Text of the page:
I’m Joaquin “Guac” Oliver’s mom. My dear son had an incredible personality, energy, and love for life. He was on his way to making a real impact on this world before his life was senselessly and avoidably cut short at just 17—when he was killed in the massacre at Marjory Stoneman Douglas High School in Parkland, Florida, five years ago.
More than 250,000 victims of gun violence later, almost nothing has changed. No lesson has been learned. Instead, our society evades the issue by adapting itself to a “new norm” that accepts these atrocities as part of our daily life. At this point, and after the recent massacres in Nashville, Texas, and a new city almost every day, no one will convince me that this is a normal way of coexisting.
As a little boy, Joaquin was incredibly curious. At 3 years old, he would ask me what was written on the back of every cereal box and Happy Meal. He couldn’t wait to learn to read. At bedtime, I would always read to him—his favorite book was 101 Dalmatians.
As he grew, he developed a passion for writing. Passionate, poetic, and impactful, he poured his heart and personality onto the page. When we reflect on all he’s written, the meaning goes much deeper than expected. Joaquin wanted to be recognized as a friendly and sensitive human. He was wise beyond his years. Even after five years, I still regularly hear new stories of how his presence impacted so many people.
Two years ago we received a message from MLB player Jesús Luzardo telling us how Joaquin motivated him to become a better person. A few years ago, NBA legend Dwyane Wade wrote our son’s name on his shoe, that night he made the game-winning shot against the Philadelphia 76ers and he credited it to Joaquin. “It was like I was playing with angels in the outfield,” he shared. A girl in Argentina contacted us, asking for our blessing to talk about Joaquin at her graduation speech.
Now, everything we do is for him. We are trying to make the difference in the world that he was going to make.
This Mother’s Day, my mission is to honor Joaquin’s memory. Our new book, Joaquin’s First School Shooting, tells Joaquin’s story through simple words and illustrations.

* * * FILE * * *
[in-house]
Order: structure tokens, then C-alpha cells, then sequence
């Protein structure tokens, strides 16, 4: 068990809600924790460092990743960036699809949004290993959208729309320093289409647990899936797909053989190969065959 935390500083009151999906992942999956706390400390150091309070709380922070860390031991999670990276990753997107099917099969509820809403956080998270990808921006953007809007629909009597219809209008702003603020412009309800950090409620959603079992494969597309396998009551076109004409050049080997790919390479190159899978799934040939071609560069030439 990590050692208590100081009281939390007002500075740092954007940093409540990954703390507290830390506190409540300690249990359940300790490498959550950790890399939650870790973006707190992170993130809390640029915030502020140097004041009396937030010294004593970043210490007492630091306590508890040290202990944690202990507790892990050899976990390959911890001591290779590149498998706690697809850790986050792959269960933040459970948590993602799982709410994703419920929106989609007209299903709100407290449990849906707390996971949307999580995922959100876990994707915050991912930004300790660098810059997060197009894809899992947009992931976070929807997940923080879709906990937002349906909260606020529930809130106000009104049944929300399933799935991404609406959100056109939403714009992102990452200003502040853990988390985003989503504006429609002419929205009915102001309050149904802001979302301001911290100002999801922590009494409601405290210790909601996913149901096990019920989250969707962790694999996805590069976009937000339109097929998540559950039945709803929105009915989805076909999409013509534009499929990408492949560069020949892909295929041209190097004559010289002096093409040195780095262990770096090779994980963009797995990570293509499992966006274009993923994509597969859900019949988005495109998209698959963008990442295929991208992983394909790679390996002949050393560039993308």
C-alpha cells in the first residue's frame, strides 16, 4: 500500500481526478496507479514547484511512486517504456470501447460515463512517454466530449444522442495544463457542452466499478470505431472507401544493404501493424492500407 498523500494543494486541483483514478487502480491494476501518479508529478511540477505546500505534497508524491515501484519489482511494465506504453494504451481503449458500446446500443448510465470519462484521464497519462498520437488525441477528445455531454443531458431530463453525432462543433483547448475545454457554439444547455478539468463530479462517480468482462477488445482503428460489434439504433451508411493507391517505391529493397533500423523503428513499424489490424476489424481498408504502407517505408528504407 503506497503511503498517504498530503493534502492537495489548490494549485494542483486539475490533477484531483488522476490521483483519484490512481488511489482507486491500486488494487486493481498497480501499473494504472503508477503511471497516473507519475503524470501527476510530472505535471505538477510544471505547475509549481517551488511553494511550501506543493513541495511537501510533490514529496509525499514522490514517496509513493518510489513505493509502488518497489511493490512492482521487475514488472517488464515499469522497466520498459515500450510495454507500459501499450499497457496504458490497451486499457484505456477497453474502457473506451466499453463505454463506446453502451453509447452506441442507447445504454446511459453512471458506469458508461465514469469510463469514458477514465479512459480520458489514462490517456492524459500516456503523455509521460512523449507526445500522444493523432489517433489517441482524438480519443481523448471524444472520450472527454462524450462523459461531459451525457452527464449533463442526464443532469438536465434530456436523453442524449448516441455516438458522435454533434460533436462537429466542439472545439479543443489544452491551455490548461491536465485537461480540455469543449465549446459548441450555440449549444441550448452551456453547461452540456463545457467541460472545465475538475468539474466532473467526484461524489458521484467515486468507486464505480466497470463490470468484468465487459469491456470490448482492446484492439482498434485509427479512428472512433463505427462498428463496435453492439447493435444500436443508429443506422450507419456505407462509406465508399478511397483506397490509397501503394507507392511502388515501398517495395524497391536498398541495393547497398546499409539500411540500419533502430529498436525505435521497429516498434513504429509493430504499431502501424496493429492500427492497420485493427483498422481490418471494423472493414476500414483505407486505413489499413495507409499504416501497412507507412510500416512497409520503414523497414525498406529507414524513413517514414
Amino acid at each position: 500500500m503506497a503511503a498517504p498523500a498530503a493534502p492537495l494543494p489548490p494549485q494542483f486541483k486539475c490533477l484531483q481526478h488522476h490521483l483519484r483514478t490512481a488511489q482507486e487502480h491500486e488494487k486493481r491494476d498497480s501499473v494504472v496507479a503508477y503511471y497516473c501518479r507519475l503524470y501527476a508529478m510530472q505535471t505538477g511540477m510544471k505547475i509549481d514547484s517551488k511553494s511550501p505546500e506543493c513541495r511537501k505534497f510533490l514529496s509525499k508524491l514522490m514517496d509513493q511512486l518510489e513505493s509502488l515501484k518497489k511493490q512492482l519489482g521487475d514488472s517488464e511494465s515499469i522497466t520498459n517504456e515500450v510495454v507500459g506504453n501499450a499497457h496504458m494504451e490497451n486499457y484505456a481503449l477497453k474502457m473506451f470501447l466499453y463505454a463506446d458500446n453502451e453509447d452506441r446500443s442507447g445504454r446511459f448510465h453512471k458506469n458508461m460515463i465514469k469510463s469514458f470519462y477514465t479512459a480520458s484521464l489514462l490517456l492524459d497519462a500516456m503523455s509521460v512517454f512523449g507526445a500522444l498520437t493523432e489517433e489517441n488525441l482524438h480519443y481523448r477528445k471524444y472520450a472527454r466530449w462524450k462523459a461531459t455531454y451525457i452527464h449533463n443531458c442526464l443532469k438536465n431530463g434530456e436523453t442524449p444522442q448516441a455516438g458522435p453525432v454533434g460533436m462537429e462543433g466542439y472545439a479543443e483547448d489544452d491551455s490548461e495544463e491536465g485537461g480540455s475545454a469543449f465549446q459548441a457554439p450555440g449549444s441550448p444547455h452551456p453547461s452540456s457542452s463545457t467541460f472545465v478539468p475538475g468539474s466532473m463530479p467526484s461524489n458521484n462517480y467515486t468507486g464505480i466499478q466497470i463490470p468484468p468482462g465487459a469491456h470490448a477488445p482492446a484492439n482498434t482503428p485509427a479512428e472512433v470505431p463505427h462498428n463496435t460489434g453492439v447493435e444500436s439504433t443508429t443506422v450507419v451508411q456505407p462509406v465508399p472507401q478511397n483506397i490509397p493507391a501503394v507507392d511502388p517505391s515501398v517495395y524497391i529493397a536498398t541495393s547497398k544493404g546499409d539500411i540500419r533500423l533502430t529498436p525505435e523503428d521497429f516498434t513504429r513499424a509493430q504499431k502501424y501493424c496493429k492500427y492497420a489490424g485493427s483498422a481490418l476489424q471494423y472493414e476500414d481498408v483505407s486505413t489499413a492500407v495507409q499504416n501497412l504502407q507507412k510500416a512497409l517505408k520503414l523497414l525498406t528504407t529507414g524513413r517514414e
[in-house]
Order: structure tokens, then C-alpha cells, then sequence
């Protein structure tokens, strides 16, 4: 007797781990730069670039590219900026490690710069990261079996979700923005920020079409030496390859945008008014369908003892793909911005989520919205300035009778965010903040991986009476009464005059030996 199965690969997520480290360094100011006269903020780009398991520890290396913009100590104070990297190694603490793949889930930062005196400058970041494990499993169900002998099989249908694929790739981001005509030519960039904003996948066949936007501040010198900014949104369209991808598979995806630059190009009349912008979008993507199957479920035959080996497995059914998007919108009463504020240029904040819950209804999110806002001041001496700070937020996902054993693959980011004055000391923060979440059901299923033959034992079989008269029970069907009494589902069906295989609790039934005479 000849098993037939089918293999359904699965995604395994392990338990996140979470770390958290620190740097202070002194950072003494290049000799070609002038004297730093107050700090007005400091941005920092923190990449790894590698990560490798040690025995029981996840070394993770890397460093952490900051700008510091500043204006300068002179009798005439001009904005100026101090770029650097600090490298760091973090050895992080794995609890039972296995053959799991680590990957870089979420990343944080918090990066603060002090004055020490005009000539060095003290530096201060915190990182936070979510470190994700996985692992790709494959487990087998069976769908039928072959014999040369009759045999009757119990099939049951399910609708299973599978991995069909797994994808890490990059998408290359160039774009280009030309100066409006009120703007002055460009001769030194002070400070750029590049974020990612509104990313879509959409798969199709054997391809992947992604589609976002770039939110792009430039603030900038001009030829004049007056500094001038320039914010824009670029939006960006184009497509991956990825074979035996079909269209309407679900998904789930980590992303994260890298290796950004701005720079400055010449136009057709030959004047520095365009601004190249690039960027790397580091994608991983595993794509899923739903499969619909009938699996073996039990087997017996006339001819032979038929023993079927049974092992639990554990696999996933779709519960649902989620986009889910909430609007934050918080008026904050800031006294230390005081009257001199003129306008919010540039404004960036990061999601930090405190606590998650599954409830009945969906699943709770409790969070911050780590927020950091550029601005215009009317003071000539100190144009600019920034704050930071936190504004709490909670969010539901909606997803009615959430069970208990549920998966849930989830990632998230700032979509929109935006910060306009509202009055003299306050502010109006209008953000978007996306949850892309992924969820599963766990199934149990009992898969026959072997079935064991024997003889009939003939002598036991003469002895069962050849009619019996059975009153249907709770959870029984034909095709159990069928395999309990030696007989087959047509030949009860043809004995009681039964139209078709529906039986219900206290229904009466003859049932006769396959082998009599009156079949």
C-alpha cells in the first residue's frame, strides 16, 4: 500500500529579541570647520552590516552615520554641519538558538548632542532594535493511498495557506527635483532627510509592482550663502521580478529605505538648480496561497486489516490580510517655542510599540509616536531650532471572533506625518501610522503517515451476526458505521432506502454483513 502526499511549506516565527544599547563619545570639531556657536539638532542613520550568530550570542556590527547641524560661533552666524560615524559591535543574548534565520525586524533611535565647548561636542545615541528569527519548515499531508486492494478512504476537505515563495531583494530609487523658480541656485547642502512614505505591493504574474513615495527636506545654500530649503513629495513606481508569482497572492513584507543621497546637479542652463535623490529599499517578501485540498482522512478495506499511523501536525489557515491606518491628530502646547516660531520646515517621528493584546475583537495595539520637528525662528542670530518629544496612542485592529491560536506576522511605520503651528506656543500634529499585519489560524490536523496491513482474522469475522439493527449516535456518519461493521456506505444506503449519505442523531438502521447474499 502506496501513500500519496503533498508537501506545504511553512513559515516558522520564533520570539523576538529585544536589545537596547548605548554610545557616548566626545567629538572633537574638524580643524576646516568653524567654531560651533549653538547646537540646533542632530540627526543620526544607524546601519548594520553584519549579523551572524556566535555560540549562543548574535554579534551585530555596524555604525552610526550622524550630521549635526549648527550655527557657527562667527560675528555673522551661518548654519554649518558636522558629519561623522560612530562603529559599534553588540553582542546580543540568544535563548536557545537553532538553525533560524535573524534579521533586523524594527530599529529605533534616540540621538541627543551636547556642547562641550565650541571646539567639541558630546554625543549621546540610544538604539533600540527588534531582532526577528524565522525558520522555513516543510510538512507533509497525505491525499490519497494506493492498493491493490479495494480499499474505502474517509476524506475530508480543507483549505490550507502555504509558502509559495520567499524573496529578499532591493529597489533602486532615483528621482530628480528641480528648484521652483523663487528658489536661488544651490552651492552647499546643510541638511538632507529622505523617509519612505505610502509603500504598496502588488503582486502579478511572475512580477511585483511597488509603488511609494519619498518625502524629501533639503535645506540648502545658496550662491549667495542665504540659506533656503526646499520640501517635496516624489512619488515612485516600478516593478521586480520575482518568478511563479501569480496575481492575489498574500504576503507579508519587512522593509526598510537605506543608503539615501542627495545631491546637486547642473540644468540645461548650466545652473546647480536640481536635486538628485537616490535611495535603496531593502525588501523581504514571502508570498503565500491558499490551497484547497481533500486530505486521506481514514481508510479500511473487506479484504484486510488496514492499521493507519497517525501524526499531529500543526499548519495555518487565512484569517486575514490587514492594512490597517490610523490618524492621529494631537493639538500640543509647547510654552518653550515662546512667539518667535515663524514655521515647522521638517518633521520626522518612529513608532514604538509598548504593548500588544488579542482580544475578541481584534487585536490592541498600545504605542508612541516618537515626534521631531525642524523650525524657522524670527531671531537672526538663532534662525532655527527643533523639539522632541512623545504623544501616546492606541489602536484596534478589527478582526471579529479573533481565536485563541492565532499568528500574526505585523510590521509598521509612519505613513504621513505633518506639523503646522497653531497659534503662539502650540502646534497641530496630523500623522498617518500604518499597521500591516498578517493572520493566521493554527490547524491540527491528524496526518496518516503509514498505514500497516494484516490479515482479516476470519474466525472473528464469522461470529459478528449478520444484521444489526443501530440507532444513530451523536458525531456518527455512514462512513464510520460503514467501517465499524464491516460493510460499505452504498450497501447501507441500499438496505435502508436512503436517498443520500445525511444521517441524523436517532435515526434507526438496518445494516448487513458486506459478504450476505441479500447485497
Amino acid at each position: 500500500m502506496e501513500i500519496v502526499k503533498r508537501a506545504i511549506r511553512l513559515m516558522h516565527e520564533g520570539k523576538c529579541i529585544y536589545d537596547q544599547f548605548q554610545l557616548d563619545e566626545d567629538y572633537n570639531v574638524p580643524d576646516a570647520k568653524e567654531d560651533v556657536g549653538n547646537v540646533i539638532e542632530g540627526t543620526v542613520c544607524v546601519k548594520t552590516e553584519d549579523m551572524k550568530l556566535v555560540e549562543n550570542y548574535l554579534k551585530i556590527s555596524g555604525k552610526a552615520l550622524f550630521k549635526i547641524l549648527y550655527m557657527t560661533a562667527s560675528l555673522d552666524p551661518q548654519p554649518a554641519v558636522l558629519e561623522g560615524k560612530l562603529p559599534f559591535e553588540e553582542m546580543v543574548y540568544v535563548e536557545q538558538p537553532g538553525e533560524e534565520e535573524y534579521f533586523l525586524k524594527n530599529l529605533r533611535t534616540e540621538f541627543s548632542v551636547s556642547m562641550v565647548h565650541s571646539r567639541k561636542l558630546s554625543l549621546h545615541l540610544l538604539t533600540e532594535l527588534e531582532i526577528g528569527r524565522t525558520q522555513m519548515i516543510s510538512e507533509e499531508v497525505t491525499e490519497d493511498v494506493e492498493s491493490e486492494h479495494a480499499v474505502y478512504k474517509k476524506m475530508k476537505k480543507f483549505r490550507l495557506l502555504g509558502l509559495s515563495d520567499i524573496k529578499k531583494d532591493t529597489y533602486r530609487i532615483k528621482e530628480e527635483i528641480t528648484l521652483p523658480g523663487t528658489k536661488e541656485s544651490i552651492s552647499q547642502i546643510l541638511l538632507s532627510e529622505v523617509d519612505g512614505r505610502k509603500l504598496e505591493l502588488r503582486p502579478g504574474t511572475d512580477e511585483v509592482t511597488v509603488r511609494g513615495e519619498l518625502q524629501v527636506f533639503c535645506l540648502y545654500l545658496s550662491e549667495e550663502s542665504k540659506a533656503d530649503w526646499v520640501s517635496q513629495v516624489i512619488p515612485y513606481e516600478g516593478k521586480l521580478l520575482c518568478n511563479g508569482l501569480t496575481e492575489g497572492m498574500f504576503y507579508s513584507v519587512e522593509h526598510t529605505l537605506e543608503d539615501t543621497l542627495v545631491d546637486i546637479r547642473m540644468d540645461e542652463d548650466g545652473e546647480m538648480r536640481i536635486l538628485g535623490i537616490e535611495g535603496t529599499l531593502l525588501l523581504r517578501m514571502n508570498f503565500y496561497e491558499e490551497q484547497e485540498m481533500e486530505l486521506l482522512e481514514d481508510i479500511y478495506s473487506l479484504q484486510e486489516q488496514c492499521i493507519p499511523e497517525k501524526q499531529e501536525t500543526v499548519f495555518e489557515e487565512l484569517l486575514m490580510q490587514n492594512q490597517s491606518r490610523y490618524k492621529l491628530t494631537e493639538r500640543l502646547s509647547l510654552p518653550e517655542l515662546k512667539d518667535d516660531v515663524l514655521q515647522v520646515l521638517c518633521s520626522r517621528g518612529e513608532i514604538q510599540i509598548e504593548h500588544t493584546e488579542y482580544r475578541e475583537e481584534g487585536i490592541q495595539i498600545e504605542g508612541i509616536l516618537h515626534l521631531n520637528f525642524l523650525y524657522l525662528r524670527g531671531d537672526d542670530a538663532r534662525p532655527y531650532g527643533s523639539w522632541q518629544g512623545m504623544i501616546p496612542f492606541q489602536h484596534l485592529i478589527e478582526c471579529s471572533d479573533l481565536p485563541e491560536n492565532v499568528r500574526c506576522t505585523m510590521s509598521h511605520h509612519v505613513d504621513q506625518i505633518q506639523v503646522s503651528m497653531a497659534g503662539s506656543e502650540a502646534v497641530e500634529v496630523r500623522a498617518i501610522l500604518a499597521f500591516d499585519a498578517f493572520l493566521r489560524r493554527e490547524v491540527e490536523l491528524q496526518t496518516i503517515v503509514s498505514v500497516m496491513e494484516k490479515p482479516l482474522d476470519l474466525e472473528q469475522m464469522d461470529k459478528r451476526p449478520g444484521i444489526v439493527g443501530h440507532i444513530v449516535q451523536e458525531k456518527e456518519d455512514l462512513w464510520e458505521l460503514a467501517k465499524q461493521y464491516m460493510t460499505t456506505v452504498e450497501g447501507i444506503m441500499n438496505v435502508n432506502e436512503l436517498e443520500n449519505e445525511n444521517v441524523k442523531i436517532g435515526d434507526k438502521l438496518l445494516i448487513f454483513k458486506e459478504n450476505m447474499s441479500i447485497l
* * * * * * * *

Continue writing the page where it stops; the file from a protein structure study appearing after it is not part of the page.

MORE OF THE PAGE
Written and illustrated as a children’s book, it looks like one you’d find in a first grade classroom. But once you read it, you realize it is a haunting account of the terrible reality of gun violence and its impact in the United States.
This book is a call to action for all citizens to demand legislation from our elected officials that includes red flag laws, a ban on assault weapons, permit and training requirements, and a host of other basic safety measures—which the majority of American citizens have been demanding for decades. Gun fetishists frequently invoke their supposed right to bear arms, but Joaquin’s right to live life was abruptly stolen. It’s our hope that this book will inspire enough Americans to demand real action finally be taken.
We hope Joaquin’s story—told so simply a small child can understand it—can reach the adults who make our laws.
Perhaps we’ve been speaking over their heads, and all they needed was a story, Joaquin’s story, to reach their hearts.
Joaquin was in his creative writing class, writing a poem for his girlfriend, when a gunman opened fire.
No other mother should have to experience the tragedy and pain of having their child murdered. But this Mother’s Day, I know Joaquin’s spirit lives through us, and his story can help move others to make a better world.